For this assignment, refer to your Chapter 3 reading for this unit in the Hartvigsen text, and review Chapter 1 and Section 1 of Chapter 2. In Unit 1, you studied a process simulation involving SimQuick. This assignment provides another exercise using a process simulation.

- Complete Exercise 13, from Chapter 3, Section 2, on page 49. This exercise features an electronics superstore.
- Create a copy of your simulation results. Copy and paste the first five columns in a manner similar to what appears on page 15.

Complete Exercise 13 from Chap. 3, Section 2, on p. 53. This exercise features an electronics superstore. Create a copy of your simulation results. Copy and paste the first five columns in a manner similar to what appears on p. 15.

• Run 30 Simulations and report the overall “Mean Service Level” and “Estimated Total Cost”.

• Provide a: 1) Written Analysis of your results including any detailed calculations, and 2) your Excel Simulation worksheet.

• I’m attaching a copy of the Excel Template that you can use for this assignment. Please use this template when submitting your work;

SimQuick Process Simulation with Excel

Second Edition

by David Hartvigsen

Mendoza College of Business Administration University of Notre Dame

Prentice Hall Upper Saddle River, NJ 07458

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Table of Contents Preface Motivation………………………………………………………………………………………………….x

How to use the booklet ………………………………………………………………………………..x Chapter 1: Introduction …………………………………………………………………………………1 Sec. 1: What is process simulation?……………………………………………………………….2 Sec. 2: What does SimQuick do?…………………………………………………………………..3 Sec. 3: How does SimQuick incorporate uncertainty? ……………………………………..4 Sec. 4: System requirements and “installation”……………………………………………….6 Chapter 2: Waiting Lines……………………………………………………………………………….8 Sec. 1: Solving a problem with SimQuick………………………………………………………9 Example 1: A Bank……………………………………………………………………………………..9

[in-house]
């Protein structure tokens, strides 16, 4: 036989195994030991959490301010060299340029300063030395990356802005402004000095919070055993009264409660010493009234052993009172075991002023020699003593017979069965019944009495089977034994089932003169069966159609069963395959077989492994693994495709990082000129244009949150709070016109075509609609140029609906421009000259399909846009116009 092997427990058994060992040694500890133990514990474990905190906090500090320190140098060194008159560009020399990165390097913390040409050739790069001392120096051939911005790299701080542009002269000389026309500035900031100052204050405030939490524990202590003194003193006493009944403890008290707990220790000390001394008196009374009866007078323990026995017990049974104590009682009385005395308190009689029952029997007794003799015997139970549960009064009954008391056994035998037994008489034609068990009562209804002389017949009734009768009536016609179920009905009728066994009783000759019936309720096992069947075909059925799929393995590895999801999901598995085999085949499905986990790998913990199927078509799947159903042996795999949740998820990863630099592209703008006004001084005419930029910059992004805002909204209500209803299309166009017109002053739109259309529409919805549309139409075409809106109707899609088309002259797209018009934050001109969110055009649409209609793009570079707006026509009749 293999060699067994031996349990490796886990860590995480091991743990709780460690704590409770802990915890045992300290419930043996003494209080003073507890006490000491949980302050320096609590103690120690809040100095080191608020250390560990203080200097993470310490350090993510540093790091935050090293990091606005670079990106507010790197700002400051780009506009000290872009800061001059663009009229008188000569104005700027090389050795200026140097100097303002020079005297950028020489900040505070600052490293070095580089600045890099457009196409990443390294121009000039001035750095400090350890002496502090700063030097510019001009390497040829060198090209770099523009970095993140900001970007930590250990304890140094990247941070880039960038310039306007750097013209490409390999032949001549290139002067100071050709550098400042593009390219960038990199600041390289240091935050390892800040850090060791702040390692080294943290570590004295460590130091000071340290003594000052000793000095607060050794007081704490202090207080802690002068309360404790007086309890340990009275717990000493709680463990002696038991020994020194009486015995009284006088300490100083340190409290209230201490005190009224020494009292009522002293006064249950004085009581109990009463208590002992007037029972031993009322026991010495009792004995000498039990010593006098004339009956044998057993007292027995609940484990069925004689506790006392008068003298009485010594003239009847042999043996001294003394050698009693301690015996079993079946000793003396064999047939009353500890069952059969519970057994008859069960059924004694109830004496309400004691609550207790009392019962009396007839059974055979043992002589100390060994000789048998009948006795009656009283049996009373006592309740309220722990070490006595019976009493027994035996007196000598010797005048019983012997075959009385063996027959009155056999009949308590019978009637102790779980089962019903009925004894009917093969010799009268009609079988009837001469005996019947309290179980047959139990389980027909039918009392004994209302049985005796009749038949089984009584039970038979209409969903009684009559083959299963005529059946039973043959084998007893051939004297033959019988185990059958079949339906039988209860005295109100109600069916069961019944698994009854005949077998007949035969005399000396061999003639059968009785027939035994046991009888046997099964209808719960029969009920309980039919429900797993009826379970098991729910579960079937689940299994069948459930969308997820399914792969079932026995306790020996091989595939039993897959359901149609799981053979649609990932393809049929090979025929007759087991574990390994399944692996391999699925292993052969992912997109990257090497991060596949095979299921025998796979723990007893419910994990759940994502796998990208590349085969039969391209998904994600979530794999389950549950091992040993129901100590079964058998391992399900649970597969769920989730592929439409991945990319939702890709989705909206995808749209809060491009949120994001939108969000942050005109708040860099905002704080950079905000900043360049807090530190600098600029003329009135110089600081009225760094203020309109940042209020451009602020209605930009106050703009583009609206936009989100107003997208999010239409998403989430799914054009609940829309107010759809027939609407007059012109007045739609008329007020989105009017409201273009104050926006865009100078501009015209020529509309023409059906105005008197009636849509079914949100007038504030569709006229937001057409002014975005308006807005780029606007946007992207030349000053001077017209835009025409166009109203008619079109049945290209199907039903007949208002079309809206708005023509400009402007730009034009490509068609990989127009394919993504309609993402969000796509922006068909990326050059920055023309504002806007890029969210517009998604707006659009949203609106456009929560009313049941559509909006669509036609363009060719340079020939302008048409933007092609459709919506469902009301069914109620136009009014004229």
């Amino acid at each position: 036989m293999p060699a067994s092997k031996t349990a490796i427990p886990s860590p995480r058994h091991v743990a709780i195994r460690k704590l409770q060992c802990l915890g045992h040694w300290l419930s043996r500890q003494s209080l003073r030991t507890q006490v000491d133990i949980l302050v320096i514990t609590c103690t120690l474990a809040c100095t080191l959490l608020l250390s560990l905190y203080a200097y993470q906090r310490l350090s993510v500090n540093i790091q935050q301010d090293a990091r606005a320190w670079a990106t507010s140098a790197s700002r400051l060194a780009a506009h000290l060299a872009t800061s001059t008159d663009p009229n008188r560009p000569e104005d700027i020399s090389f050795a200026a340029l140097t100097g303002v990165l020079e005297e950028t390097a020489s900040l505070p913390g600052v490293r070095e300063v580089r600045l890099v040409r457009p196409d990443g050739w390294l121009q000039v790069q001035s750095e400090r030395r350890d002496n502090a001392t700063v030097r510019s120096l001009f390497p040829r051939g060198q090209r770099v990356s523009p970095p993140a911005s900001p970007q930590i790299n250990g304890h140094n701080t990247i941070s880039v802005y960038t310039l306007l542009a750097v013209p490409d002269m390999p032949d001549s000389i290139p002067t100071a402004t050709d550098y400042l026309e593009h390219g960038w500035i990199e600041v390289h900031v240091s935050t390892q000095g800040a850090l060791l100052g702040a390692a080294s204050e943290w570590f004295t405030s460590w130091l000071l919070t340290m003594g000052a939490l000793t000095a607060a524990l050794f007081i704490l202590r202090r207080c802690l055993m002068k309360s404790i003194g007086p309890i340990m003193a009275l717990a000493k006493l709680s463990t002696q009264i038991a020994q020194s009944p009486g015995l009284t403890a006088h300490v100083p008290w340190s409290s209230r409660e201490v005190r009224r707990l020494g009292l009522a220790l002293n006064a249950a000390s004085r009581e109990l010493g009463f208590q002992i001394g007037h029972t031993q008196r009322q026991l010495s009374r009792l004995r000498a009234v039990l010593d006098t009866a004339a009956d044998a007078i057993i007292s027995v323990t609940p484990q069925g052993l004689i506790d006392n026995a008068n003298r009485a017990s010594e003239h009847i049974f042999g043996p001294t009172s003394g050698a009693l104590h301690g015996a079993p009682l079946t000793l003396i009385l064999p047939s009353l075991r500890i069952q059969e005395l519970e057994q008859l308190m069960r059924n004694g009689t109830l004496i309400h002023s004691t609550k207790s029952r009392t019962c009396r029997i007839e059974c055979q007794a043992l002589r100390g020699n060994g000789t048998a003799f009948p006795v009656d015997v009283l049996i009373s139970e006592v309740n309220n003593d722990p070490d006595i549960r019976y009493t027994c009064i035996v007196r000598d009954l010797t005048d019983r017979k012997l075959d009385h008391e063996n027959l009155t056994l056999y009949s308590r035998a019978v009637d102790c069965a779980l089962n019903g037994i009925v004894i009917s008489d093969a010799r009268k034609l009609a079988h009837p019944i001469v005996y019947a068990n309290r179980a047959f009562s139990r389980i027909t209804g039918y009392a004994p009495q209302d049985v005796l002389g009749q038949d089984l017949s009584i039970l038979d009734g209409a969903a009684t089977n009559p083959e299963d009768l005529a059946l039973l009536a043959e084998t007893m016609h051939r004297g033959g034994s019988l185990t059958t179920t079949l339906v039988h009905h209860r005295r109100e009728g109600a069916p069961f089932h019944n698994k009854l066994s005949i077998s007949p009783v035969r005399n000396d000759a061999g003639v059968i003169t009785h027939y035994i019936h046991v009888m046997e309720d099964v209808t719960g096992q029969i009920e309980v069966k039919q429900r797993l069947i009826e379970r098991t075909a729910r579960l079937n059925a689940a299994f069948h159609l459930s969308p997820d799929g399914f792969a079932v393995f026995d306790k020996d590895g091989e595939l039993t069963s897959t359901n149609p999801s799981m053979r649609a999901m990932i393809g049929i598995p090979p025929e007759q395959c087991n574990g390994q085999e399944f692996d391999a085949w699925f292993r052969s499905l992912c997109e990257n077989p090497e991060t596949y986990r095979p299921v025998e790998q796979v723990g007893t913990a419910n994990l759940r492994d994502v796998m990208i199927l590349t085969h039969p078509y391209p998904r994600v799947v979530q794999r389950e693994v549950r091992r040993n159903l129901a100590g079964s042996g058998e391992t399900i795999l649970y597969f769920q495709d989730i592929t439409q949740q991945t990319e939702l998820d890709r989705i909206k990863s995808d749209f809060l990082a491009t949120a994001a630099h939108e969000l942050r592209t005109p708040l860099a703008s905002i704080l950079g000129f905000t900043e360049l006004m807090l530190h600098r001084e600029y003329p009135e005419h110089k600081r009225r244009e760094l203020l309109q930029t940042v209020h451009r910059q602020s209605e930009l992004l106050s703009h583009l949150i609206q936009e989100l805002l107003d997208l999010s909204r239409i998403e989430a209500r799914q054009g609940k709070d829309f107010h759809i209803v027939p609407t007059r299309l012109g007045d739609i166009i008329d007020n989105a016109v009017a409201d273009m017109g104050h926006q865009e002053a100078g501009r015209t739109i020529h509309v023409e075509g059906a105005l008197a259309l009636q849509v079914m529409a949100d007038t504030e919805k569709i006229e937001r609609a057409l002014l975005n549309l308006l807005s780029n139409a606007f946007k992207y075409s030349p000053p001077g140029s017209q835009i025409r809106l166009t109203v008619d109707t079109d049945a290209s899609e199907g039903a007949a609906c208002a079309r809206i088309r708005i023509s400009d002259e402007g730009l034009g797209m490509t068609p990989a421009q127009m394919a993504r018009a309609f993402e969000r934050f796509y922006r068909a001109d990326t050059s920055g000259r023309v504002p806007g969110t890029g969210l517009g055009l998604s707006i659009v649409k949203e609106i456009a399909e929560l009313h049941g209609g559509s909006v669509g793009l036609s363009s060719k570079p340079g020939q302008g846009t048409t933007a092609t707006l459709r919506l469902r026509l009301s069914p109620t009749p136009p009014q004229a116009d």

Modeling the process (with a process flow map) ………………………………..10 Entering the model into SimQuick ……………………………………………………10 Interpreting SimQuick results …………………………………………………………..15 Improving the process, Variation 1……………………………………………………19 Improving the process, Variation 2……………………………………………………22

Sec. 2: Additional waiting line processes ……………………………………………………..23

Example 2: A grocery store checkout………………………………………………..23 Example 3: A call center………………………………………………………………….24 Example 4: A fast-food restaurant drive-thru ……………………………………..25 Example 5: A bank with a discrete distribution…………………………………..26 Example 6: A bank with changing demand ………………………………………..27

Sec. 3: Waiting lines with Decision Points……………………………………………………29

Example 7: An airport security system………………………………………………30 Example 8: A department of motor vehicles ………………………………………33 Example 9: A hospital emergency room…………………………………………….34

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Sec. 4: Waiting lines with priorities and resources…………………………………………36

Example 10: Cross-trained workers at a fast-food restaurant………………..36 Example 11: Value meals at a fast-food restaurant ……………………………..40

Chapter 3: Inventory in Supply Chains……………………………………………………..44 Sec. 1: A periodic review inventory policy …………………………………………………..46

Example 12: Grocery store inventory………………………………………………..46 Sec. 2: Reorder point inventory policies……………………………………………………….49

Example 13: An electronics superstore ……………………………………………..49 Example 14: A warehouse ……………………………………………………………….53 Example 15: Two stores and a warehouse………………………………………….54

Sec. 3: More complex inventory policies ……………………………………………………..56

Example 16: An appliance store ……………………………………………………….57 Example 17: A department store……………………………………………………….62

Chapter 4: Manufacturing …………………………………………………………………………..69 Sec. 1: Linear flow processes ……………………………………………………………………..70

Example 18: A generic linear flow process ………………………………………..71 Example 19: A manufacturing cell ……………………………………………………73

Sec. 2: Assembly/disassembly processes………………………………………………………75

Example 20: Box manufacturing ………………………………………………………75 Sec. 3: Batch and job shop processes …………………………………………………………..79

Example 21: Pharmaceutical manufacturing ………………………………………79 Example 22: A single machine job shop…………………………………………….83

Sec. 4: Quality and reliability in processes……………………………………………………86

Example 23: A quality control station ……………………………………………….86 Example 24: A machine with breakdowns …………………………………………89

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Chapter 5: Project Management …………………………………………………………………91 Example 25: A software development project………………………………………….92 Example 26: A house addition project…………………………………………………….96